مشروعیت پاداش های تیم : تجزیه و تحلیل مشروعیت به عنوان یک شرط برای اثربخشی طرح های تشویقی تیم
|کد مقاله||سال انتشار||تعداد صفحات مقاله انگلیسی||ترجمه فارسی|
|4417||2010||7 صفحه PDF||سفارش دهید|
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Publisher : Elsevier - Science Direct (الزویر - ساینس دایرکت)
Journal : Journal of Business Research, Volume 63, Issue 1, January 2010, Pages 60–66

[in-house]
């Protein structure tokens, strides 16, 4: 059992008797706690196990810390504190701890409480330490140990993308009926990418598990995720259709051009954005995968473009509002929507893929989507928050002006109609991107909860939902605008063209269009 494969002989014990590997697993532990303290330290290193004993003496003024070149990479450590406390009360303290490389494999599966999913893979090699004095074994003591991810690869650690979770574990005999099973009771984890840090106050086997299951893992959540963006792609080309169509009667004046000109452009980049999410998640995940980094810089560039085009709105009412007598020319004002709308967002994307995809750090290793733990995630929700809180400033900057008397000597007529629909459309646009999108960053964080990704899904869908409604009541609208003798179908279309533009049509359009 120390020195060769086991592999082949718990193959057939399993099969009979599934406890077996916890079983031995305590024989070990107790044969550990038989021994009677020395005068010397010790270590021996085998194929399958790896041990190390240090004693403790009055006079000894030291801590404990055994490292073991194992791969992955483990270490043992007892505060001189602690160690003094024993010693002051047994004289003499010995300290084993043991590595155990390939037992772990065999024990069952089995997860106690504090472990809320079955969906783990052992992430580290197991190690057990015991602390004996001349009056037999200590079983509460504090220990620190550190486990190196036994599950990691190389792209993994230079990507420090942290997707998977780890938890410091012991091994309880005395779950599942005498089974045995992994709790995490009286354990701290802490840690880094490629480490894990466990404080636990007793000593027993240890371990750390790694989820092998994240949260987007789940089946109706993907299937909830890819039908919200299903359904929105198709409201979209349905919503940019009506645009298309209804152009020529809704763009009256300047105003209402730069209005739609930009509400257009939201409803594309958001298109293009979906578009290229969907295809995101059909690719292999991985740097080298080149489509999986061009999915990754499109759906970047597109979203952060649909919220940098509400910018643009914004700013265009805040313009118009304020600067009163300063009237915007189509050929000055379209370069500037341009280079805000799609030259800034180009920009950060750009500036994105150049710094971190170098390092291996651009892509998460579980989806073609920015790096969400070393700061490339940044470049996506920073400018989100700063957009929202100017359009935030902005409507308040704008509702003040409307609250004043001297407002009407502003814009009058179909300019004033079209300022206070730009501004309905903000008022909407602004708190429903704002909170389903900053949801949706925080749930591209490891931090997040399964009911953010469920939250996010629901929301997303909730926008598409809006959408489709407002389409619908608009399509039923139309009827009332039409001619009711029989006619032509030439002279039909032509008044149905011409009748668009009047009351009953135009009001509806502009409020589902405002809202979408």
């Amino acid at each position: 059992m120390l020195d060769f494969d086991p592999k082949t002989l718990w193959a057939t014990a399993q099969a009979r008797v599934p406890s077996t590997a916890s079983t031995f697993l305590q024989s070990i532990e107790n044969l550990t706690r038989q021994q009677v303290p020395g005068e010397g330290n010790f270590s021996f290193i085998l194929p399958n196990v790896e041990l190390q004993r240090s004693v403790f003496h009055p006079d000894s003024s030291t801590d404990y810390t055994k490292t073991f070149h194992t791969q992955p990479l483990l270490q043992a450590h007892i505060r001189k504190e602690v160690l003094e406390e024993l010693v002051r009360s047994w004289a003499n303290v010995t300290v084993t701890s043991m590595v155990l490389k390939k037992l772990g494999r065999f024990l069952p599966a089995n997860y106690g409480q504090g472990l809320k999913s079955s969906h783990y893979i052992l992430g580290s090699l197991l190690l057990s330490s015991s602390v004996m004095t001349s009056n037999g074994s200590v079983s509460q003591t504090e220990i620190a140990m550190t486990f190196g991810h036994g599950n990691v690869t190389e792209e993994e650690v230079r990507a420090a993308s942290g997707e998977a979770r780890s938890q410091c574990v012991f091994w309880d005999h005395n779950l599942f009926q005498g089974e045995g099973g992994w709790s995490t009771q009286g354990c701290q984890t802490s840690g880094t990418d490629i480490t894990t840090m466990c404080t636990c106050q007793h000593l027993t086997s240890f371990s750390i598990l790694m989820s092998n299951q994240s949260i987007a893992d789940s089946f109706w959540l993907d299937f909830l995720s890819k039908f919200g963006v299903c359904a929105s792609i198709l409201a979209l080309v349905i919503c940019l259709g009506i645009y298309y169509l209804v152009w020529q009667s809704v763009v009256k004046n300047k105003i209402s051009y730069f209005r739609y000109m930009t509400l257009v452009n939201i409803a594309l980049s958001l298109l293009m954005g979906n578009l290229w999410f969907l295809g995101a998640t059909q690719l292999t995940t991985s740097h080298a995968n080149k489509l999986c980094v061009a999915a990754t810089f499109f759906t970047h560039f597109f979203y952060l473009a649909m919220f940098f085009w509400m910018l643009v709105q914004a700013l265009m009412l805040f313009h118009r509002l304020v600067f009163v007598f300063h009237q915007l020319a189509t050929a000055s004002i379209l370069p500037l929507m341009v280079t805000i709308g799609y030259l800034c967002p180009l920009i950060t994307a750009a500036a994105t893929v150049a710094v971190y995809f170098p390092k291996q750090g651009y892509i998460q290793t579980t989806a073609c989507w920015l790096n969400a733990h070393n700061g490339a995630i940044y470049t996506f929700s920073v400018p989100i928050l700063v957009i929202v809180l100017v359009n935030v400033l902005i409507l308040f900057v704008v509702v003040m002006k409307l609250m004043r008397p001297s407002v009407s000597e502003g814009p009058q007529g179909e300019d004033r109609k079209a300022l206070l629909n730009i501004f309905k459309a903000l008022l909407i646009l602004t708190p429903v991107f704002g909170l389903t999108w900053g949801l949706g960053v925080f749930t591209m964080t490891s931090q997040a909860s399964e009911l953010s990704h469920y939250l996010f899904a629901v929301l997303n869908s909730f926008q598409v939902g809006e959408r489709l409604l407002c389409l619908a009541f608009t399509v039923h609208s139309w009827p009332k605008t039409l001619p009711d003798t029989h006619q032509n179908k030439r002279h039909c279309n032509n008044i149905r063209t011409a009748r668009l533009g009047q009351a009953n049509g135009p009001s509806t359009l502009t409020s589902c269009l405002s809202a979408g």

This article illustrates how the legitimacy of pay and evaluation processes in teams affect the effectiveness of team-based incentive designs in organizational work teams. We present a theoretical model of the development of legitimacy in team-based incentive designs and propose that the development of legitimacy for both pay dispersion in teams (i.e., difference in allocations of incentives among team members) and for the use of interdependent evaluations of performance promote team effectiveness. Our model introduces a new perspective to theorize about the conditions under which team rewards are an effective incentive design.